Conservation

Reintroduced Hawaiian Crows Are Learning How to Live in the Wild

Extinct in their natural habitat for two decades, a small population of ‘Alalā are starting to forage, mate, and nest on their own.

This spring, a pair of Hawaiian Crows did something remarkable: They built a nest. 

First, though, the birds tried out a few potential locations, placing sticks in the crooks of several different trees. Eventually they chose a native ‘Ōhi’a tree to construct their home high up in the canopy, some 40 feet above the ground. Soon after, the female took up residence—possibly sitting on eggs—while the male provided her with food. 

For researchers with the ‘Alalā Recovery Project, the entire process was nothing short of thrilling. That’s because this nest was special—the first in two decades that Hawaiian Crows, or ‘Alalā, have completed in the wild. Extinct in their natural habitat since 2002, the birds are part of an ongoing reintroduction attempt in the Pu’u Maka’ala Natural Area Reserve conducted by the project, a collaboration between the State of Hawaii Department of Land and Natural Resources, U.S. Fish and Wildlife Service, and San Diego Zoo Global.

“This was a huge step forward,” says Alison Greggor, a postdoctoral research associate at San Diego Zoo’s Institute for Conservation Research. “As is typical for the first season, we still have an awful lot to learn, but this new development means that we’re doing the right things.”

Unable to easily check on the nest, researchers had to monitor the birds from afar.  Based on the pair's behavior, the team suspects the female laid and incubated eggs for some period of time, though no chicks ended up hatching.

Greggor says she is neither surprised nor disheartened by the lack of reproduction this season; first-time parents are not usually successful, and these reintroduced birds have no experienced adults to learn from. Instead, they have to figure out the strategies of courtship and nest-building on their own.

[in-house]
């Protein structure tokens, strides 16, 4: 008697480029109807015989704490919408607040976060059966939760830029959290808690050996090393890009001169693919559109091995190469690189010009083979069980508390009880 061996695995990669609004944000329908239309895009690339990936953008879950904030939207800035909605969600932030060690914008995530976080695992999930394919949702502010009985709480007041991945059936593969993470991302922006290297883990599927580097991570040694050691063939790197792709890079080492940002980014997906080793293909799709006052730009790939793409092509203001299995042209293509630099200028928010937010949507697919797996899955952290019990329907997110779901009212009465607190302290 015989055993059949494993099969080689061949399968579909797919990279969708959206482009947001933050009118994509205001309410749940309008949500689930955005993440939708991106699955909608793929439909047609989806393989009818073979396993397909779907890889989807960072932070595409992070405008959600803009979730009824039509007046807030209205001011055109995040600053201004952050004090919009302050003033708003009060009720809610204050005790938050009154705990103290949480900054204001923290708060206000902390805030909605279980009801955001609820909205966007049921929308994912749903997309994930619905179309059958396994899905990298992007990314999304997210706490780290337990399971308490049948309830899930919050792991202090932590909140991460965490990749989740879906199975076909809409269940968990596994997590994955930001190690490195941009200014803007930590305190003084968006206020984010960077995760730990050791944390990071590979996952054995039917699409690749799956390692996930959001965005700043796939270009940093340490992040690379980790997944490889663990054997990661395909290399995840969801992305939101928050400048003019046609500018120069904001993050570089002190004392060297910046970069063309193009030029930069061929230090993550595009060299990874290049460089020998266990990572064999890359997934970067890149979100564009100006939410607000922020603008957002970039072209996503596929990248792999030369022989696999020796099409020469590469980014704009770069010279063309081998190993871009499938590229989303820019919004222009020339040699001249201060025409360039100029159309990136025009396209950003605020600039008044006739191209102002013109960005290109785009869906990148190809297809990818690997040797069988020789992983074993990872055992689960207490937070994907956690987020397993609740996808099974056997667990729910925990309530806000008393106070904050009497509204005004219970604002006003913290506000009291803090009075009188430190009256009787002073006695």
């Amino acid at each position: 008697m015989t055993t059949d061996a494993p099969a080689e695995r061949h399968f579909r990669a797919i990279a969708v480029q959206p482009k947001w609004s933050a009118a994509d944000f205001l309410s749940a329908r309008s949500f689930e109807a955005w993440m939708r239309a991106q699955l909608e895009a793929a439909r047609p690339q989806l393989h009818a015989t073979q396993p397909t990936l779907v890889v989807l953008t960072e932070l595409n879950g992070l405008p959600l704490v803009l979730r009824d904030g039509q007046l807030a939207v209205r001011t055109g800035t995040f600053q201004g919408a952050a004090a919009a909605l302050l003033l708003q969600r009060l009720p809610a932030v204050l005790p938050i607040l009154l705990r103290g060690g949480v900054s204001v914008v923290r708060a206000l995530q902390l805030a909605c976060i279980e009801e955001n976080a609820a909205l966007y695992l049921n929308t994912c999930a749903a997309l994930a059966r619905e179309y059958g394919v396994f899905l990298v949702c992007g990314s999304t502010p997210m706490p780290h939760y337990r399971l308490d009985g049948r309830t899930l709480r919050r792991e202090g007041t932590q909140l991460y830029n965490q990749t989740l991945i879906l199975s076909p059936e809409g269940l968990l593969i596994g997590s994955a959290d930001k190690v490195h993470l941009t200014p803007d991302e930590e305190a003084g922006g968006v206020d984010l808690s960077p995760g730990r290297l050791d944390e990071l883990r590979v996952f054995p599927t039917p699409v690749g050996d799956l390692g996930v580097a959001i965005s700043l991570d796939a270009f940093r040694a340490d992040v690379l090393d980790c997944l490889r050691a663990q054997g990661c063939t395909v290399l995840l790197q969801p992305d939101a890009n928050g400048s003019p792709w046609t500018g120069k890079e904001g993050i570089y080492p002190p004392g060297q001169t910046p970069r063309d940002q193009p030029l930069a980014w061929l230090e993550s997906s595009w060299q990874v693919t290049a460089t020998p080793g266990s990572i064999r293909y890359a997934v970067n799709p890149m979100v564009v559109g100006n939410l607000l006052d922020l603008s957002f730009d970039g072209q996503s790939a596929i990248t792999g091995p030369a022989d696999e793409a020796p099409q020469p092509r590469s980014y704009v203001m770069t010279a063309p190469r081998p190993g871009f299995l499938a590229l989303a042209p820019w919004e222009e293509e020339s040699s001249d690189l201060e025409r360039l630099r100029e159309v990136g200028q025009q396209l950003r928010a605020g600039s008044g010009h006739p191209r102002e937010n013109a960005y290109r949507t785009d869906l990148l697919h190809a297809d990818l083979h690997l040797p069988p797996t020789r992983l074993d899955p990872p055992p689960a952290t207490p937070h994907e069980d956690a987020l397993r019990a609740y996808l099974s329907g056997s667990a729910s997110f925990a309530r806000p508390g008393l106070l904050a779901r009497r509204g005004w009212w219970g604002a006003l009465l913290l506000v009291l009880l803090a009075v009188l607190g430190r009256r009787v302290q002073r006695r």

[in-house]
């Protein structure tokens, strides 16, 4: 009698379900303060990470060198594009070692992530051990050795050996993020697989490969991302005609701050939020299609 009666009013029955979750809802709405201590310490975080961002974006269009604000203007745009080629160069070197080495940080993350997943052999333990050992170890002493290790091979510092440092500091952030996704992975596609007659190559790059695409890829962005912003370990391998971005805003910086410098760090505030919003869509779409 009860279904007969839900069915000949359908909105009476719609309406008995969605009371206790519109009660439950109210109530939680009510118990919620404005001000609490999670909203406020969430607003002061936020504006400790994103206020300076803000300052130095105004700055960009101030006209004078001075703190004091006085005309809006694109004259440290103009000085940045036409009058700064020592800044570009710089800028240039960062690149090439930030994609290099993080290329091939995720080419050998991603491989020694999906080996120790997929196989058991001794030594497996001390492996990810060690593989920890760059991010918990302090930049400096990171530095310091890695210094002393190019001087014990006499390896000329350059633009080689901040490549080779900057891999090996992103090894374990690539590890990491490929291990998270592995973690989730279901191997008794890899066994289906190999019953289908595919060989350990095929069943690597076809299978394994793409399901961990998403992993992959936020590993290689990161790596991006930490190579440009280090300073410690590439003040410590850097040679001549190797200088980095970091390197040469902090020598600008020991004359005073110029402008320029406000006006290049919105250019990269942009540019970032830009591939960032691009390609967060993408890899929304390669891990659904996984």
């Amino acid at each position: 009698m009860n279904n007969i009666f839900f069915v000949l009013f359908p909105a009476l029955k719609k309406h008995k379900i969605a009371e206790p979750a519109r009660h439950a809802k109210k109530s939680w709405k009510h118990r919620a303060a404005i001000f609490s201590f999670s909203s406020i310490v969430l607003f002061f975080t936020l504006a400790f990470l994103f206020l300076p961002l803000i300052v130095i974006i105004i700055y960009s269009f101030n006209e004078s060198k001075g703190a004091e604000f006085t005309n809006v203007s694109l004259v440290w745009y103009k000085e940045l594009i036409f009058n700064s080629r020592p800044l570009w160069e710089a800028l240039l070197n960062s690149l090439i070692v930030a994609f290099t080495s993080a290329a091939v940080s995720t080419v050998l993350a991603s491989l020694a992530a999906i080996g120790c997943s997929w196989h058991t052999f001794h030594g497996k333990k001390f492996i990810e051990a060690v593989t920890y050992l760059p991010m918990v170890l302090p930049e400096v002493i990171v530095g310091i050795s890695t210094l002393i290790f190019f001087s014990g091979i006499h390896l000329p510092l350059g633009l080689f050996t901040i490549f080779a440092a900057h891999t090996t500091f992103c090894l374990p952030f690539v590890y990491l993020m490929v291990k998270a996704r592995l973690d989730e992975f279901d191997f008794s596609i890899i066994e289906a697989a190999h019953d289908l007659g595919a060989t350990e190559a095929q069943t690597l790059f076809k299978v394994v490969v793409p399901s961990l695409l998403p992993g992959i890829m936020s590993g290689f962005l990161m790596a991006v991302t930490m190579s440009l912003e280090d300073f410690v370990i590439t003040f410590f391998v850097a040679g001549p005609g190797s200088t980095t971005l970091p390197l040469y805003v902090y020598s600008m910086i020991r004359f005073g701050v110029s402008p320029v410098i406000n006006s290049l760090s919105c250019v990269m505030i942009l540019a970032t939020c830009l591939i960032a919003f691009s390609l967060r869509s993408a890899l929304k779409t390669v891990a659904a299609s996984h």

Three years ago such a big milestone might have seemed unlikely. In 2016, an unsuccessful reintroduction saw three of the five birds die—two from hawk attacks and one from environmental stressors. But the following year, the project released 11 more birds, and the year after that another 10 flew into the wild. This year, three more crows have entered the free-living population, and another cohort will join them at the end of this month. 

Since the 2016 deaths, the scientists have made many changes based on what they learned, including enhancing the way they choose release sites, moving supplemental feeding stations to reduce territorial tensions, and being more selective when choosing which birds to reintroduce. 

A breeding pair during the 2019 season. Photo: San Diego Zoo Global

“We take a really good look at the social interactions between the birds before we release them so that we can maximize the chance that they stick together,” Greggor says. “With more eyes on the sky for predators and more eyes on the ground for feeding opportunities, there’s a strength in numbers.”

Although a few more crows have died, suffered injuries, or gone missing in the past three years, the remaining Alalā, which now number in the twenties, have been adapting quite well to their new home in the forest and are increasingly exhibiting natural behaviors. The birds have been foraging on native fruiting plants, challenging predators like the ‘Io, or Hawaiian Hawk, and opportunistically feeding on eggs and nestlings of other forest bird species. These are positive signs, especially as the team begins trying to wean the birds off their supplemental feeders and to become more independent. 

In addition to a more natural diet, the birds have also started engaging in courtship behaviors and formed multiple breeding pairs, many of which went on to display preliminary nest-building efforts (though only one pair successfully completed a nest). 

Most of the mated pairs chose to make their nest attempts in the ‘Ōhi’a tree, a native flowering evergreen preferred by breeding ‘Alalā. Unfortunately for the project, the species’ reliance on these trees adds a layer of complexity to the reintroduction effort. The ‘Ōhi’a is threatened by an invasive fungal species that swiftly kills the trees, which make up a large portion of Hawaii's forests. 

Such complications are what make any reintroduction difficult, and though the crows have shown encouraging progress, the researchers are aware of how fragile the situation remains. Next up in the plans is to release birds in areas other than the Pu’u Maka’ala Natural Area Reserve and to continue spreading awareness to local communities about the importance of restoring Alalā to their natural habitat. 

“It’s really important to keep in mind that it takes many years to establish a species back to the wild,” says project coordinator Jackie Gaudioso-Levita. “We’re all in it for the long haul.

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